This one sounds like it’s going to be deep, right? It is that time of year for me: that time when the end of the year is closing in, and I start reflecting about everything I’d wanted to get done, what I actually got done, and what’s still left to do. And the shame cycle looms large…
It’s hard to bring ourselves to do something we know is important, but that we don’t know how to go about doing, and it feels like we should.
I envision someone at the breakfast table, coffee in hand, contemplating the day. “I really need to get this done. I can’t believe I haven’t done anything about it yet.” Subtly self-shaming herself for still not getting her estate planning done. This was supposed to be the year. The ‘babies’ are now the teenagers still asleep down the hall.
The good thing is that the year’s not over yet.
When we break our promises to ourselves, we lose confidence. Our belief in self erodes and we start to doubt our ability to do anything. It’s a horrible downward spiral. I know. I’ve been there. (Note to self: don’t forget that I said I would work out today.)
All this takes its toll on the soul.
I’m here to tell you that it’s okay to ask for help. For so many of us, myself included, asking for help can feel like weakness. And most of us simultaneously know that thinking is flawed. In fact, the aversion to asking for help is the weakness. What’s the old adage? If you want to go fast, go alone. But if you want to go far, go together.
If you’re stuck and not getting your planning done, ask yourself, “What’s the story in my head about this?” The answer may shed light on a path to take you out of your current despair. Can a chat with a friend help? Would sending an email to your friendly Main Street lawyer with a few clarifying questions get the ball rolling? (By the way, we’re always happy to receive and respond to those emails. Feel free to CLICK HERE and type away.)
Or are you the type of person who just needs to take that first step, and then have faith that all the pieces will unfold? If so, here’s a first step we recommend to all our clients: Your Unique Why Worksheet.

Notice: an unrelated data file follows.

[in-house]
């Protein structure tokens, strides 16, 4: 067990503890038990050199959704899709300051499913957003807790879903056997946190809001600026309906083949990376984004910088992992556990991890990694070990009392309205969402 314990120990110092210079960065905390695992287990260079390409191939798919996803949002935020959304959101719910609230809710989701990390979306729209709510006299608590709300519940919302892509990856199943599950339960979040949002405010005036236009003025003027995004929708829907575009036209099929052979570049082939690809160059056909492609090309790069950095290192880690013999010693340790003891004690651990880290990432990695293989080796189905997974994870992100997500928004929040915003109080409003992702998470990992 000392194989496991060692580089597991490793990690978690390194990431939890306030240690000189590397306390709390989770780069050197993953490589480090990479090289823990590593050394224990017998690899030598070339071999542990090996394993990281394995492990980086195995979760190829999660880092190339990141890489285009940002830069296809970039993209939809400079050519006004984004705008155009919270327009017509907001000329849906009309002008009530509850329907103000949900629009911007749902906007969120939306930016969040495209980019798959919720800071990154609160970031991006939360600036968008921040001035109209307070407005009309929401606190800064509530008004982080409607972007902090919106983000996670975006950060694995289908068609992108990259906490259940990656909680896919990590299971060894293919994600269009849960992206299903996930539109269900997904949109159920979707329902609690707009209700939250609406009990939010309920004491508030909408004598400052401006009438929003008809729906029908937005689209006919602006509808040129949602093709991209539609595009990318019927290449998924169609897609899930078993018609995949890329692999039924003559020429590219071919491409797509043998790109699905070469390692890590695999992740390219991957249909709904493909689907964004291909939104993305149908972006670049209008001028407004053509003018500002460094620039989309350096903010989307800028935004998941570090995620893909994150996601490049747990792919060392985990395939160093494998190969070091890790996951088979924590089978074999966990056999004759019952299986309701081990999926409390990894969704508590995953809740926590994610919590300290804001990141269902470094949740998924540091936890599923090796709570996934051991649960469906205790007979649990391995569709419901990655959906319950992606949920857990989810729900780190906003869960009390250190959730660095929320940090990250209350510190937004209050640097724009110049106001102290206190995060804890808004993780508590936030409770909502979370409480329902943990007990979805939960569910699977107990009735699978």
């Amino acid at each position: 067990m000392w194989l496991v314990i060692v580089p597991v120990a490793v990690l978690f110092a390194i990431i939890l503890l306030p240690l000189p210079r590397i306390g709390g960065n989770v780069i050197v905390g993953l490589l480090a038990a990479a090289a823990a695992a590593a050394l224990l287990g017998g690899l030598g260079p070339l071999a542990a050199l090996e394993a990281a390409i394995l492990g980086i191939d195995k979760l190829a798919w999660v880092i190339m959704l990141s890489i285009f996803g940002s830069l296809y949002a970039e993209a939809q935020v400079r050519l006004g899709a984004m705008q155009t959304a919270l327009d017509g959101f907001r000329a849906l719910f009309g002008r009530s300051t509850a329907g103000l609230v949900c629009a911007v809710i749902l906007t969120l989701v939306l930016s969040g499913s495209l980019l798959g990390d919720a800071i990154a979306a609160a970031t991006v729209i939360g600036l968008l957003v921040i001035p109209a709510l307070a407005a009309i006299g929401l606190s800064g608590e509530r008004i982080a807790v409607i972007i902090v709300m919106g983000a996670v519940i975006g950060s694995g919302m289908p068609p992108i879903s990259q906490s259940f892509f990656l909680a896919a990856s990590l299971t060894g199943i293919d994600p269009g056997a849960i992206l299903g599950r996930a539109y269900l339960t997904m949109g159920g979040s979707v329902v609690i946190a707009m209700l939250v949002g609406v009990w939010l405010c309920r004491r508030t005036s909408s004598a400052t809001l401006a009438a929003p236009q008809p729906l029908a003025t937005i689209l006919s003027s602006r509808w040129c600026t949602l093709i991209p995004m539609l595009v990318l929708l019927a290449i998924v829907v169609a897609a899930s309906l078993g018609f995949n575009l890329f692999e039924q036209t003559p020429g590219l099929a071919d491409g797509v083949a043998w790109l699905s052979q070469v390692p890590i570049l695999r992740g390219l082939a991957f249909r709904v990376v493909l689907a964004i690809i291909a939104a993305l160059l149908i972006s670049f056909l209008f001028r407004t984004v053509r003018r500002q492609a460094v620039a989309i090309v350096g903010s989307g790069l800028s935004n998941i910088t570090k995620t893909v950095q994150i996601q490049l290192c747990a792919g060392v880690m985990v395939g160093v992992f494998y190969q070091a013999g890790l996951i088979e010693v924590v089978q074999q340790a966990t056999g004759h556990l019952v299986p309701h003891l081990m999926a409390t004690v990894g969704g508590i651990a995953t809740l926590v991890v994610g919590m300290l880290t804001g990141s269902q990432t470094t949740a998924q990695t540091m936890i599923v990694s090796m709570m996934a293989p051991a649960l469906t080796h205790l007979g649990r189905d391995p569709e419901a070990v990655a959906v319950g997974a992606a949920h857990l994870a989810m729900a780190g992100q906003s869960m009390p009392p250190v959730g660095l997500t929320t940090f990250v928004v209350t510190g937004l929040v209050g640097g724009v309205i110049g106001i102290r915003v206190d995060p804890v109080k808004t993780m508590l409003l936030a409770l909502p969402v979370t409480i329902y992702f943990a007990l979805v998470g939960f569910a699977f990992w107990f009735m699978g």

Once you’ve chosen that first small step to take, what kind of accountability do you need to make sure you do that one thing? Proclaim it to the ether? Make it ‘Facebook official’? Or is that one step still scary and unknown enough that more locked-in accountability is needed to overcome it? I find that the level of uneasiness with a task is directly proportionate to the strength of accountability necessary to accomplish the task.
Maybe you need an appointment with yourself to do the task. Or maybe you’re like me and need a phone date with a friend where, after a couple minutes of pleasantries, we’ve committed to spending the rest of the allotted time doing ‘The Thing’. We then spend the time working on what we’ve committed to, and report on our progress as we end the call (and schedule the next!)
I used to have a lot of shame around needing that level of support and accountability. But you know what I’ve found? By having a kind of ease and gentleness with myself to be okay with it, I’ve begun restoring my self-confidence. I’ve started to see my own natural rhythms around getting hard things done, and the result over time has been to need less and less of this kind of accountability. I’ve been slowly healing my soul of the self-inflicted knicks and scratches of shame.
If you want to learn more about how you uniquely work so you can get more done and have more meaning in your moments, I highly recommend the work of Dr. Sarah Reiff-Hekking of True Focus Coaching. Much of what I’ve written here is adapted from her teachings.
And if you want support around taking a first step toward finally getting your will and estate planning done, strengthening your confidence in self and ultimately healing your soul a bit, I’m here. Email me. Reach out through Facebook. Pick up the phone. Ask for a Planning Goals Discovery Session to learn what can be achieved through estate planning. Whatever you can get yourself to do, do that. We’ll support you every step of the way.